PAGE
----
Projections - Movie Reviews

Scotland, PA

Scotland, PA

One of Shakespeare's bloodiest plays, MacBeth, gets a fairly amusing tweaking in bill Morrissette's Scotland, PA, as the bard's Scottish tragedy is suited to the 70's and the advent of the "Big Mac."

This is different from many of Kenneth Branaugh films and Morrissette makes fun of "MacBeth" in ways that underline populism over main characters in parts of notable politicians or corporate executives, e.g. the recent adaptation of Hamlet with Ethan Hawke and Julia Stiles.

In rural Pennsylvania, Joe "Mac" McBeth, done by James LeGos as a dumb red neck, and wife Pat (Maura Tierney - "ER") are workers at a greasy fast-food joint.  Their boss is Norm Duncan (James Rebhorn) who used to be huge in the world of doughnuts.

The early fun from Morrissette sees the McBeths in action after Mac loses out on a promotion to Duncan's rock musician son, Thomas Guiry's Malcolm.  A friolator is where Duncan is sent head-first by the oddly paired, driven husband and wife.

Larceny positions them to buy-out Malcolm and music loving sibling, Donald, acted by Geoff Dunsworth.  These small-time crooks become big by stealing from Duncan's ideas as the McBeth's score with combo-meals and drive-thru windows.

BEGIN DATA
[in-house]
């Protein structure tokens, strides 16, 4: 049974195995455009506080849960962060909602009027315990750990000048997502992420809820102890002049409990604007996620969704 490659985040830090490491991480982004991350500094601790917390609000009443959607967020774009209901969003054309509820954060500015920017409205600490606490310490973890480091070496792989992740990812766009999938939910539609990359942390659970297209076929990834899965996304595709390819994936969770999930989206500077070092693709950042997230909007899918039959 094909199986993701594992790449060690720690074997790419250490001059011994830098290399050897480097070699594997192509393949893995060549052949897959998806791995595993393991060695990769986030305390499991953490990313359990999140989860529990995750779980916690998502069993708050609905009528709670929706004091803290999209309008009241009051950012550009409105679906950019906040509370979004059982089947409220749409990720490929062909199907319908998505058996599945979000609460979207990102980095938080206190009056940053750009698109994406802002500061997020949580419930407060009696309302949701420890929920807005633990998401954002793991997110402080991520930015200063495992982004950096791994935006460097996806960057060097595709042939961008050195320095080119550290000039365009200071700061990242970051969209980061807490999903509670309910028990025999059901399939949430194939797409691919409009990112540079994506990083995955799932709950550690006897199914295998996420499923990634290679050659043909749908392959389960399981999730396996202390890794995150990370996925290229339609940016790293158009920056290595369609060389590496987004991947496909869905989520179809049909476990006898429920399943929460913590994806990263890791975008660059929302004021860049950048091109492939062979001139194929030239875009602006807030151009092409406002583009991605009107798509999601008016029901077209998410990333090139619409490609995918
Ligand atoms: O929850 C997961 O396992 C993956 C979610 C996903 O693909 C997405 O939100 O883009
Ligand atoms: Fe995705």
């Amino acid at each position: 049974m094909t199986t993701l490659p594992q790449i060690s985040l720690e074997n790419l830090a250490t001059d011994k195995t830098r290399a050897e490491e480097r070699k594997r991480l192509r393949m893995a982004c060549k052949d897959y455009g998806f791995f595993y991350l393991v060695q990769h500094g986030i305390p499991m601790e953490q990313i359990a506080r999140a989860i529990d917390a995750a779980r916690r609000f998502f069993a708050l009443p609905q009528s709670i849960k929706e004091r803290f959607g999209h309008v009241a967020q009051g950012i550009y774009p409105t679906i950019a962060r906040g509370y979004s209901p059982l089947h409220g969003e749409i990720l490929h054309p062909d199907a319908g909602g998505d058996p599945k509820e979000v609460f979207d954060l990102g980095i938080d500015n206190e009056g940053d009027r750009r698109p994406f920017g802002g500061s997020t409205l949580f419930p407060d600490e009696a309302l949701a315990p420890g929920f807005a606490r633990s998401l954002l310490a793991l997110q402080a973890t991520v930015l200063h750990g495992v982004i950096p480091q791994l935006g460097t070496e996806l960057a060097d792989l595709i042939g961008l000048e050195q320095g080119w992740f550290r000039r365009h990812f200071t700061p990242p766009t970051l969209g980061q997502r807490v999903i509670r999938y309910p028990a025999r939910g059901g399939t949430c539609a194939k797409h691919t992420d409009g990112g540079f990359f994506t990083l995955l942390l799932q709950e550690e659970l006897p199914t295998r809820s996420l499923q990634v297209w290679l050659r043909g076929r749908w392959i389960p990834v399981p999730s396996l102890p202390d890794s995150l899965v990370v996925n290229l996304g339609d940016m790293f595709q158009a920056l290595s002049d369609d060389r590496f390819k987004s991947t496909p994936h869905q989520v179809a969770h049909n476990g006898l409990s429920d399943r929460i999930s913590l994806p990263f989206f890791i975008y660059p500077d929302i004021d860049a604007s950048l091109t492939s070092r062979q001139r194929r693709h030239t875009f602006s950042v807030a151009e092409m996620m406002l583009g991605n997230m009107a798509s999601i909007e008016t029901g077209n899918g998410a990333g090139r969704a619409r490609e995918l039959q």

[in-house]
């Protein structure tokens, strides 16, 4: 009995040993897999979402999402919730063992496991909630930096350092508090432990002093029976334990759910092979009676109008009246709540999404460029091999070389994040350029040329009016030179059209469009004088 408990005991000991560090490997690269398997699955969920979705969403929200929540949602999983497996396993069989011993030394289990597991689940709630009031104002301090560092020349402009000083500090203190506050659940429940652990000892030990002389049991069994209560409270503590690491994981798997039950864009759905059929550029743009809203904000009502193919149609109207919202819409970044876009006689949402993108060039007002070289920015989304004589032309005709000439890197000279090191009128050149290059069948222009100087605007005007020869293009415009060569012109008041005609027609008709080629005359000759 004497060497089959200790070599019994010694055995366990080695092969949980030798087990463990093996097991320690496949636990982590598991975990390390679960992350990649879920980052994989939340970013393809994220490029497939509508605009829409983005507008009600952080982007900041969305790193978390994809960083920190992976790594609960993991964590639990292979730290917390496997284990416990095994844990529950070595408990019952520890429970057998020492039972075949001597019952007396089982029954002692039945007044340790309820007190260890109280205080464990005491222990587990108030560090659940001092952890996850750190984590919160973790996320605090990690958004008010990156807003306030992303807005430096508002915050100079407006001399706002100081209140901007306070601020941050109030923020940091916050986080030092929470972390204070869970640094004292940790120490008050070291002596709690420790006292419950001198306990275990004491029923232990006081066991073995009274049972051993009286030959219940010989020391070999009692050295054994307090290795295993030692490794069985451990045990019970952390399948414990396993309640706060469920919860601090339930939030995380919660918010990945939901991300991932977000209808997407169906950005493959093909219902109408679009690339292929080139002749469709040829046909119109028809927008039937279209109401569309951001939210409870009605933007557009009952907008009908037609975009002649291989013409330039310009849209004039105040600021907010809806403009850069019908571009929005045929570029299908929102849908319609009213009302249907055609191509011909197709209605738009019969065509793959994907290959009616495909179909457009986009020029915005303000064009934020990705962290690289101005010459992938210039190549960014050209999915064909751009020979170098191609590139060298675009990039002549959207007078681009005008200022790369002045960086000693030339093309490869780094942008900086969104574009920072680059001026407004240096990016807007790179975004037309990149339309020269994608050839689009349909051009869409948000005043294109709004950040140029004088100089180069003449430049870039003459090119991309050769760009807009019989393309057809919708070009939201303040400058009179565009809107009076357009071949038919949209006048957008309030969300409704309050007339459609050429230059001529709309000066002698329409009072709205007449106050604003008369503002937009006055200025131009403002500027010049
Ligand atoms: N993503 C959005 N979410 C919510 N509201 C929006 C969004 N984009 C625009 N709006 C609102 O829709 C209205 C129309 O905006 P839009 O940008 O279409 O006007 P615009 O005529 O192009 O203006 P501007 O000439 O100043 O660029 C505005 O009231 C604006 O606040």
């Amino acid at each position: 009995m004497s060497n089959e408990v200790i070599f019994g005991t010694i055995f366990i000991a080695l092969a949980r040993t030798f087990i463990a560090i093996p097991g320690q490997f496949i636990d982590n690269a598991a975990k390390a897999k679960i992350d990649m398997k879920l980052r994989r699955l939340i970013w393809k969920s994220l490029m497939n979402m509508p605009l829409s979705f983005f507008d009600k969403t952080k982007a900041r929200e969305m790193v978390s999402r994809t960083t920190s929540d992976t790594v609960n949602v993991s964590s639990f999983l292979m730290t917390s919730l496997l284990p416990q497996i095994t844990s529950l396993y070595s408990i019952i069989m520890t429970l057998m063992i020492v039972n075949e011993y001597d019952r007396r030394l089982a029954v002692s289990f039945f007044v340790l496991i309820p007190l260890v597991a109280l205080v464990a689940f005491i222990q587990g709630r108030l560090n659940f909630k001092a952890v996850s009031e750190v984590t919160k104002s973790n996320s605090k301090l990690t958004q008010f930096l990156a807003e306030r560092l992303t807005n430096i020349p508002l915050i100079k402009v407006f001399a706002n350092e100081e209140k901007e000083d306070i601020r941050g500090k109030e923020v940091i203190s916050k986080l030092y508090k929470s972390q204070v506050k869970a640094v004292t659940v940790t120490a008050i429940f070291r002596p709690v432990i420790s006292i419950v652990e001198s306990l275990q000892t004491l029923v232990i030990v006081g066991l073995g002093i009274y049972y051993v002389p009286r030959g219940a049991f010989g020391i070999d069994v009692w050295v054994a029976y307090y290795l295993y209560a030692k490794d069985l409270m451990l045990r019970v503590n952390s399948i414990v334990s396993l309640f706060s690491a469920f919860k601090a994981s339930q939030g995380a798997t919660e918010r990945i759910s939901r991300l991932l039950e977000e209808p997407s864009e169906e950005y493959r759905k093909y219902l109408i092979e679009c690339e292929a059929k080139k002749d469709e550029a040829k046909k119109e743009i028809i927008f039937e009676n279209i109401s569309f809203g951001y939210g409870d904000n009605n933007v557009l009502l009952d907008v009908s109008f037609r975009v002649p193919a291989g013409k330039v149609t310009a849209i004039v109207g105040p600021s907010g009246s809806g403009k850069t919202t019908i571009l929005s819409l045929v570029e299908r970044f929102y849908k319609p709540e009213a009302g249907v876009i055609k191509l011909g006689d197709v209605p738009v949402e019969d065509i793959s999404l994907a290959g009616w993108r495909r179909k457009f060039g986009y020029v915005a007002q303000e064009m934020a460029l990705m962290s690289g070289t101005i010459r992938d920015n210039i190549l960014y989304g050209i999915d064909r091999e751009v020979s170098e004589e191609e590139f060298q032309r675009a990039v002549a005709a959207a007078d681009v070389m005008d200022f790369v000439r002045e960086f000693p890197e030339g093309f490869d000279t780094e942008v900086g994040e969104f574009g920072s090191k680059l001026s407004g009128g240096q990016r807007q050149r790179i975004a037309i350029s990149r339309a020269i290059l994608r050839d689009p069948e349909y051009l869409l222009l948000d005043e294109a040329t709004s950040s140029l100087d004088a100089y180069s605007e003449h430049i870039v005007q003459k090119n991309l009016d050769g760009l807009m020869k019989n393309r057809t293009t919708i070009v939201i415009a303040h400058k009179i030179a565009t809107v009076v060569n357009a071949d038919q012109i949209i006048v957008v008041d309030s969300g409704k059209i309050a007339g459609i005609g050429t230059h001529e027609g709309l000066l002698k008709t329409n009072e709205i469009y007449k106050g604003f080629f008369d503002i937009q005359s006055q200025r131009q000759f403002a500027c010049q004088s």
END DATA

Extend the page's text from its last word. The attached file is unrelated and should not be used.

Yet, Scotland, PA, in its light-hearted, slacker approach, pushes the buttons of what's to come in one of Shakespeare's most political plays.

An imaginary grease burn consumes Pat and a haunting sign of three hippies, played by Andy Dick, Amy Smart and Timothy "Speed" Levitch, form an eerie meeting at a carnival and engulfs her increasingly paranoid husband.

Uncertainty mounts as colleague and employee Banco (Kevin Corrigan) isn't totally sure about the scheme against Duncan's sons.  An off center investigator who's a vegetarian, Christopher Walken's Lt. Ernie McDuff, begins to show signs as a competent detective.

No one will dispute that Scotland, PA is sharply wry in its first two acts.  The dialogue and low budgeted affair calls to mind the mores of the 70's with streakers, Yahtzee, fondue, macramé, and the Dennis Weaver TV show McCloud.

Near the last reel, the narrative starts to get worn like an old sitcom as Morrissette lets the proceeding burn a little too wildly, as the  "three hippies" guild betrayal conspiring into a tragic incompetent descent.

Filling Pat with a zesty ambition, Tierney bites heartily into a maddening blond-streaked woman.  She speaks for the times and her downtrodden milieu: "We're not bad people, just underachievers looking to make up for lost time."

What unusual charms that Scotland, PA provides, unlike most fast-food meals, come through the peculiarly precious Walken who effectively channels his "Columbo" like detective.  Even the Bard would have laughed at the tranquil, meditative detective who has some priceless discourse with Duncan's disparate sons.

Scotland, PA

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